1. Limited time only! Sign up for a free 30min personal tutor trial with Chegg Tutors
    Dismiss Notice
Dismiss Notice
Join Physics Forums Today!
The friendliest, high quality science and math community on the planet! Everyone who loves science is here!

I Frequency of a constant function

  1. Apr 11, 2016 #1
    Just a quick question that I feel should be simple, but I'm unable to come up with a satisfactory answer.

    A constant signal has an arbitrarily small period (rather, it has no fundamental period), and so it seems to me that this means the frequency of a constant signal grows without bound. However, in Fourier analysis, for instance, we treat constant signals as having a frequency component only at ##f = 0##. Why, mathematically, can we not say that a constant signal has (approaching) infinite frequency since ##f = 1/T## and a constant function has arbitrarily small ##T##? I mean, certainly from an experimental basis (i.e. Designing a high pass filter to get rid of a constant component of a signal), ##f=0## corresponds to a constant signal, but I'd like a mathematical reason for this.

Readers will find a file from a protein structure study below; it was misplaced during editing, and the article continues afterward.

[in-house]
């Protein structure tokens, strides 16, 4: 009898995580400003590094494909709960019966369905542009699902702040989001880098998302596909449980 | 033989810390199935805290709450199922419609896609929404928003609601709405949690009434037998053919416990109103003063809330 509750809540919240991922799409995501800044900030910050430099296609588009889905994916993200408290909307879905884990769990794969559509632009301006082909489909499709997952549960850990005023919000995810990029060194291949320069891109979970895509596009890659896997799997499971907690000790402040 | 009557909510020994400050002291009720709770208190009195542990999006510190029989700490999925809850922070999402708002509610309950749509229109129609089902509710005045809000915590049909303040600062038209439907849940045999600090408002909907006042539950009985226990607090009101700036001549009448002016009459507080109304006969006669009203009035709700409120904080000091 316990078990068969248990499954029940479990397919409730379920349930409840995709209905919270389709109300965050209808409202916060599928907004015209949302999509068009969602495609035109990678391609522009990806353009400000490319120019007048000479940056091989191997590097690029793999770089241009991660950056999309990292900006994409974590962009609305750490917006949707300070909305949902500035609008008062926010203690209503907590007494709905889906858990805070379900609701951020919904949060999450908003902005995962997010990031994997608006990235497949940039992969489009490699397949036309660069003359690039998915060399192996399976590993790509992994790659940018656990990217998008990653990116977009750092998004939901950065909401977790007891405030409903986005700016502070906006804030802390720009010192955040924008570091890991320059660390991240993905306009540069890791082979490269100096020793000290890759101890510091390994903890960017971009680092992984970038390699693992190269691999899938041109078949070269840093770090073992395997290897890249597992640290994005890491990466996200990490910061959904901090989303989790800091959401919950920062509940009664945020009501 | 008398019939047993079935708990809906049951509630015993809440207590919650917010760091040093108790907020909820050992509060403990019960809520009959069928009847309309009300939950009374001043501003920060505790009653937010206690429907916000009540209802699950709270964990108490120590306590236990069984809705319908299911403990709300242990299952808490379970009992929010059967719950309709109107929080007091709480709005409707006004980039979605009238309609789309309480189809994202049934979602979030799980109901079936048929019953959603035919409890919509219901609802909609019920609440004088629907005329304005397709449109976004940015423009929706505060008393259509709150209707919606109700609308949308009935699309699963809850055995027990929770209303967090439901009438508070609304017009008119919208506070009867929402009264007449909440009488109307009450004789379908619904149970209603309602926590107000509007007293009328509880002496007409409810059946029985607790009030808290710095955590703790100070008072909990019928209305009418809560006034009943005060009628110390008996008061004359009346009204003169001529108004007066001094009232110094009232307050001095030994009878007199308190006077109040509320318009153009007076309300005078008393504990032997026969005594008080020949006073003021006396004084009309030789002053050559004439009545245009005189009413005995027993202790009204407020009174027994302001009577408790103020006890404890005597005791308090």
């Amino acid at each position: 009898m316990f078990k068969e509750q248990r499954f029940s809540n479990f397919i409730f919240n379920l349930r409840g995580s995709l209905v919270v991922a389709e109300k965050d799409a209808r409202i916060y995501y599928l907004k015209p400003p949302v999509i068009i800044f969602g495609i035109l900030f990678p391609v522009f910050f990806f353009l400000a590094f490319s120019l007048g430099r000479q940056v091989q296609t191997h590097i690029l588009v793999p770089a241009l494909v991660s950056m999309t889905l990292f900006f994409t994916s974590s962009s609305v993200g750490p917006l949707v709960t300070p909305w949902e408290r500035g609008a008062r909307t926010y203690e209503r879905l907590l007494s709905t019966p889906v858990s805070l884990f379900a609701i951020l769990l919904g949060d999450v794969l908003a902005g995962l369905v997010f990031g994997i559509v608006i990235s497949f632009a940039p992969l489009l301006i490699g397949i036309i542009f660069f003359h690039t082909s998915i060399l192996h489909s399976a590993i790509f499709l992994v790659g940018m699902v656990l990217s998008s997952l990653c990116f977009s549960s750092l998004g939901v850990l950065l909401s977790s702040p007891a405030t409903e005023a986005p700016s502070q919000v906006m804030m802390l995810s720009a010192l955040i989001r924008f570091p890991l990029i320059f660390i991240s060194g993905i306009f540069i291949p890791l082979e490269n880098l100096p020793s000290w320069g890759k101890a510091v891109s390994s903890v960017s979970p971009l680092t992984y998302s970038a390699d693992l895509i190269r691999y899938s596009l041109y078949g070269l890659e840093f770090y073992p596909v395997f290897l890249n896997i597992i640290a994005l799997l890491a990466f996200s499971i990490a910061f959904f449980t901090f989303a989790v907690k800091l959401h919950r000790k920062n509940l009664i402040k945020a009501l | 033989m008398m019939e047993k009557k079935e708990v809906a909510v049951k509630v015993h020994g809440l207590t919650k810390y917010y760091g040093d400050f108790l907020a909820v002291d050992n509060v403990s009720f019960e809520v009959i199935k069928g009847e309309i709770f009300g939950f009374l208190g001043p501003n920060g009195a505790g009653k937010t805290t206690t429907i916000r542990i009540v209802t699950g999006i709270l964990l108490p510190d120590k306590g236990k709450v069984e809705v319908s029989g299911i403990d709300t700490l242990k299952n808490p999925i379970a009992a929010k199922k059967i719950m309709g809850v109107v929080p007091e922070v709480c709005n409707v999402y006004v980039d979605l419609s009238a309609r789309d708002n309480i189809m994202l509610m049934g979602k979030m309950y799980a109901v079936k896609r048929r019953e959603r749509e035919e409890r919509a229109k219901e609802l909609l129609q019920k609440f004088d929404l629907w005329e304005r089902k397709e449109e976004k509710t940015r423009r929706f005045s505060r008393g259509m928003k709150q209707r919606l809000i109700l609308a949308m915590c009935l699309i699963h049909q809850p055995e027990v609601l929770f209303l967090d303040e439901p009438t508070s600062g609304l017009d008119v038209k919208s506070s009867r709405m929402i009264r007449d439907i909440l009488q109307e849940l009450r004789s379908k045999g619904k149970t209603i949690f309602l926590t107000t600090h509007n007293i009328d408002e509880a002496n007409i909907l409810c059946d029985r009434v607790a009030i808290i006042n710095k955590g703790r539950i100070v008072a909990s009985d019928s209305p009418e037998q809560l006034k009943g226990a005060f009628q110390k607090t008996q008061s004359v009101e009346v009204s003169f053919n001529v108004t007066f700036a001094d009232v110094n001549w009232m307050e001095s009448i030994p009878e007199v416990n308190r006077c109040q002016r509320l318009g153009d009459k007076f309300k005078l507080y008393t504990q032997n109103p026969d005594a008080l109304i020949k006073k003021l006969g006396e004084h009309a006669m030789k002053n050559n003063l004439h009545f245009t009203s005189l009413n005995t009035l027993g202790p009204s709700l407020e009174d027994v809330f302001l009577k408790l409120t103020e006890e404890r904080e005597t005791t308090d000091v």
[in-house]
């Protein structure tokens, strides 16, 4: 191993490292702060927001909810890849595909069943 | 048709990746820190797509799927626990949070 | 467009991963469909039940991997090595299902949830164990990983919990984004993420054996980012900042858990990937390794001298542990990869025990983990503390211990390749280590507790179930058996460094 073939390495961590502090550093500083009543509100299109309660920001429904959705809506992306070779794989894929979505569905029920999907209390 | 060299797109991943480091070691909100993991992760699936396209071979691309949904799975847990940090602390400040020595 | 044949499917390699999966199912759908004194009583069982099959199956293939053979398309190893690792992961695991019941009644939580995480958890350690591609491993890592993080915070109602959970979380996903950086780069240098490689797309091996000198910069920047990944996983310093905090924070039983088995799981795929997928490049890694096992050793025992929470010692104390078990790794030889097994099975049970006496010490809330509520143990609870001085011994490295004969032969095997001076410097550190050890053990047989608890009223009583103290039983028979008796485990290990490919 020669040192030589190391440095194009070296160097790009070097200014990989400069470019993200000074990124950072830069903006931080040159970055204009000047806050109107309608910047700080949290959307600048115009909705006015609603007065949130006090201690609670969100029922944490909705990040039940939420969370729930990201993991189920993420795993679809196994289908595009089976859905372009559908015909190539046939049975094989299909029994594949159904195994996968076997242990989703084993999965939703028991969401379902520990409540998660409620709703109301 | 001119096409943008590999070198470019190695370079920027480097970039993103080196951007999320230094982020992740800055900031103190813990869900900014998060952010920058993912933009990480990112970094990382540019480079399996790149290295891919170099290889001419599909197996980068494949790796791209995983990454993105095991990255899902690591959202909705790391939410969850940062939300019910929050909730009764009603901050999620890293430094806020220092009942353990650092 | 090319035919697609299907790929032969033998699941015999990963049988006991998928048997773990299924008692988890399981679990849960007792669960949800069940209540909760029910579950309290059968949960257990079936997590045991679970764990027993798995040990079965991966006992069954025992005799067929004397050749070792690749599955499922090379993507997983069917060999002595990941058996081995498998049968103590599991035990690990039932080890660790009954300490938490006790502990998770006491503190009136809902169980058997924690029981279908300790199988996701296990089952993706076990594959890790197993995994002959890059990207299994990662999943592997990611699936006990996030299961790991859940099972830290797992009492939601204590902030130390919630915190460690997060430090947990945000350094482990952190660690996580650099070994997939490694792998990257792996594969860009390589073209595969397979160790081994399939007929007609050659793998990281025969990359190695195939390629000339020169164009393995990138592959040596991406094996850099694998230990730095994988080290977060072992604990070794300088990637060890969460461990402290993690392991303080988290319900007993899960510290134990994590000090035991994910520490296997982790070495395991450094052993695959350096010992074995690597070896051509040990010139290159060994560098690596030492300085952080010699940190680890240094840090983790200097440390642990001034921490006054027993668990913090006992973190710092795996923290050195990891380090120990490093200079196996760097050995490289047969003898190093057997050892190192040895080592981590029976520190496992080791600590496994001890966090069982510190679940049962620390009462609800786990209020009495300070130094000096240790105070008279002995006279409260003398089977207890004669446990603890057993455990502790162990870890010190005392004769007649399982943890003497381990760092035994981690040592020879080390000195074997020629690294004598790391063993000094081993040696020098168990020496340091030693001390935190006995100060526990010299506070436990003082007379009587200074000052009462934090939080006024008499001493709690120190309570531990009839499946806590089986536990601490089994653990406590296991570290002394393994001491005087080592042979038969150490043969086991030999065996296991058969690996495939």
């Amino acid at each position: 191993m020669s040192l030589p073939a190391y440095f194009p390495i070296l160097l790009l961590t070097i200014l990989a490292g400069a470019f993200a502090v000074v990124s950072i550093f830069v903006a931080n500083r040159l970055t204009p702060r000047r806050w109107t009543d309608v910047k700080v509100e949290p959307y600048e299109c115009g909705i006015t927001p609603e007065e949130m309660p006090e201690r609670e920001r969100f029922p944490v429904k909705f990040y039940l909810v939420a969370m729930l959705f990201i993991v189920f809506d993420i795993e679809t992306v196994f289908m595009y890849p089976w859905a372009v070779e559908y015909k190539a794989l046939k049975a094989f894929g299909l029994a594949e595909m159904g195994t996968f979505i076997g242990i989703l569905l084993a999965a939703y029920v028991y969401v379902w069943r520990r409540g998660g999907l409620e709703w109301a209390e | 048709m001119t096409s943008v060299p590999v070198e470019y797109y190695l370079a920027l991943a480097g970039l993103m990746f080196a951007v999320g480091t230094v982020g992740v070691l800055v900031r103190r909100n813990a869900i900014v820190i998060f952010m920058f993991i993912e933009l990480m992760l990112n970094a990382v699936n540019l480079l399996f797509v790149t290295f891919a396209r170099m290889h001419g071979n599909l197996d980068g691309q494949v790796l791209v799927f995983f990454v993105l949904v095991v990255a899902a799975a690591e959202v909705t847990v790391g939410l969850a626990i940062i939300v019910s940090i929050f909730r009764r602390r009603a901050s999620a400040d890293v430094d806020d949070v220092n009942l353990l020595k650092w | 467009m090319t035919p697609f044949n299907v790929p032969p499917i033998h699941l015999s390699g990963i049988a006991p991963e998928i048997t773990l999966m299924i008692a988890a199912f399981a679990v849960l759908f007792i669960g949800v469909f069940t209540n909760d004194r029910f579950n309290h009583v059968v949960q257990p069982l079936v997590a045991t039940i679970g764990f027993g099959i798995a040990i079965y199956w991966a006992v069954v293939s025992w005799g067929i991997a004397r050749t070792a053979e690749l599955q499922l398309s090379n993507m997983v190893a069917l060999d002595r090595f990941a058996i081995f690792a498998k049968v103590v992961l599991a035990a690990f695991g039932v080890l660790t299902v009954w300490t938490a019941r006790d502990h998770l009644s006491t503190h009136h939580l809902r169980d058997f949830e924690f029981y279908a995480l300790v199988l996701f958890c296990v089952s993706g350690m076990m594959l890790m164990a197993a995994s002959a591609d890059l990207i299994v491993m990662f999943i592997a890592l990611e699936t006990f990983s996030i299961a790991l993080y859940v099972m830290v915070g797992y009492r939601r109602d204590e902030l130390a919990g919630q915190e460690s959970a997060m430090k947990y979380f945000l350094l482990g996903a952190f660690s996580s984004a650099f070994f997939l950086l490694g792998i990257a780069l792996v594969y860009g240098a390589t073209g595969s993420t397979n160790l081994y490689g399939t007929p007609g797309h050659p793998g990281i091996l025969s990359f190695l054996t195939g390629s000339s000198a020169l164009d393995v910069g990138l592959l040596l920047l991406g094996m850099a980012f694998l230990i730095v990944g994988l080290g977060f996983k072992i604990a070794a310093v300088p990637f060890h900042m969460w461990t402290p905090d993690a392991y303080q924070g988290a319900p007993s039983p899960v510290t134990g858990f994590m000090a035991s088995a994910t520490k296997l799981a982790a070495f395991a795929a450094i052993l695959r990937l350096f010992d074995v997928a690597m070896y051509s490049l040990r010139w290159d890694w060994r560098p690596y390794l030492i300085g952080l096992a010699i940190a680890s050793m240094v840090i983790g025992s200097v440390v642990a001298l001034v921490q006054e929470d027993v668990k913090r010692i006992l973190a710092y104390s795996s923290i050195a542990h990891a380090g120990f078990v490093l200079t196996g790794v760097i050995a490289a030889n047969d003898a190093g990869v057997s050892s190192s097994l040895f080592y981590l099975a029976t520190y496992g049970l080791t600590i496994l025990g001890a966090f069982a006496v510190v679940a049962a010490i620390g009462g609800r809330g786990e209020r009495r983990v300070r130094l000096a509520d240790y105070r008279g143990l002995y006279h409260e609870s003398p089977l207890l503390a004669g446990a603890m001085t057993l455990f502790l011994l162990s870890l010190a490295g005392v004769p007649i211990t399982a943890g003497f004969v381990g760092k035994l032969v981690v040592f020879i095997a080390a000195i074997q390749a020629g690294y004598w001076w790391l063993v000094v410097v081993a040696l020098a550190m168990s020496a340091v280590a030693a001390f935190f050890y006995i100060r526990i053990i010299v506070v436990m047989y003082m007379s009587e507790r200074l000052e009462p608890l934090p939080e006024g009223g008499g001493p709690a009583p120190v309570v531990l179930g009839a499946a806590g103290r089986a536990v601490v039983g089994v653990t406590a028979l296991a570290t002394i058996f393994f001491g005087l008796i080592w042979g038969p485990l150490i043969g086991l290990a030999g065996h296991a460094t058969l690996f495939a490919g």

2. jcsd
  3. Apr 11, 2016 #2

    BvU

    User Avatar
    Science Advisor
    Homework Helper
    Gold Member

    You get a constant signal from ##\cos (\omega t)## if you let ##\omega \downarrow 0##, definitely not if you let ##\omega \rightarrow \infty##
     
  4. Apr 11, 2016 #3
    Ah yes, of course. Then what's the issue with looking at it in terms of ##f=1/T##?
     
  5. Apr 11, 2016 #4

    BvU

    User Avatar
    Science Advisor
    Homework Helper
    Gold Member

    You can look at it from the perspective of ##T\rightarrow\infty##: the signal never crosses the zero...
     
Know someone interested in this topic? Share this thread via Reddit, Google+, Twitter, or Facebook

Have something to add?
Draft saved Draft deleted